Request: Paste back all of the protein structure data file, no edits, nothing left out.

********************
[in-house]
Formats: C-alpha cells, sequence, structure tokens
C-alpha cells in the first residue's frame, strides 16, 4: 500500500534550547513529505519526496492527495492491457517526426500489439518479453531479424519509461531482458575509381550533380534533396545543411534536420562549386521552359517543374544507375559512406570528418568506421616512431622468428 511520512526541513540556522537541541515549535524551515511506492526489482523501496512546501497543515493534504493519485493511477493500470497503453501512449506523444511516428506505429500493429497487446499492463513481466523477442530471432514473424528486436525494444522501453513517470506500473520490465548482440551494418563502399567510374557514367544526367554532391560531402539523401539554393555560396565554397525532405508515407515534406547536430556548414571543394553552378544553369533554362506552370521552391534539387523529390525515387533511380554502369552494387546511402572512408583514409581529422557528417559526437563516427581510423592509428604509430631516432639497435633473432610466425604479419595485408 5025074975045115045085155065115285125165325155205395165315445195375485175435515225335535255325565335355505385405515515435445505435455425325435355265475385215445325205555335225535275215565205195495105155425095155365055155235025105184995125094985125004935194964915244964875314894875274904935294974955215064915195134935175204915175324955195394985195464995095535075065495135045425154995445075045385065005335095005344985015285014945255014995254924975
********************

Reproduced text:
[in-house]
Formats: C-alpha cells, sequence, structure tokens
C-alpha cells in the first residue's frame, strides 16, 4: 500500500534550547513529505519526496492527495492491457517526426500489439518479453531479424519509461531482458575509381550533380534533396545543411534536420562549386521552359517543374544507375559512406570528418568506421616512431622468428 511520512526541513540556522537541541515549535524551515511506492526489482523501496512546501497543515493534504493519485493511477493500470497503453501512449506523444511516428506505429500493429497487446499492463513481466523477442530471432514473424528486436525494444522501453513517470506500473520490465548482440551494418563502399567510374557514367544526367554532391560531402539523401539554393555560396565554397525532405508515407515534406547536430556548414571543394553552378544553369533554362506552370521552391534539387523529390525515387533511380554502369552494387546511402572512408583514409581529422557528417559526437563516427581510423592509428604509430631516432639497435633473432610466425604479419595485408 5025074975045115045085155065115285125165325155205395165315445195375485175435515225335535255325565335355505385405515515435445505435455425325435355265475385215445325205555335225535275215565205195495105155425095155365055155235025105184995125094985125004935194964915244964875314894875274904935294974955215064915195134935175204915175324955195394985195464995095535075065495135045425154995445075045385065005335095005344985015285014945255014995254924975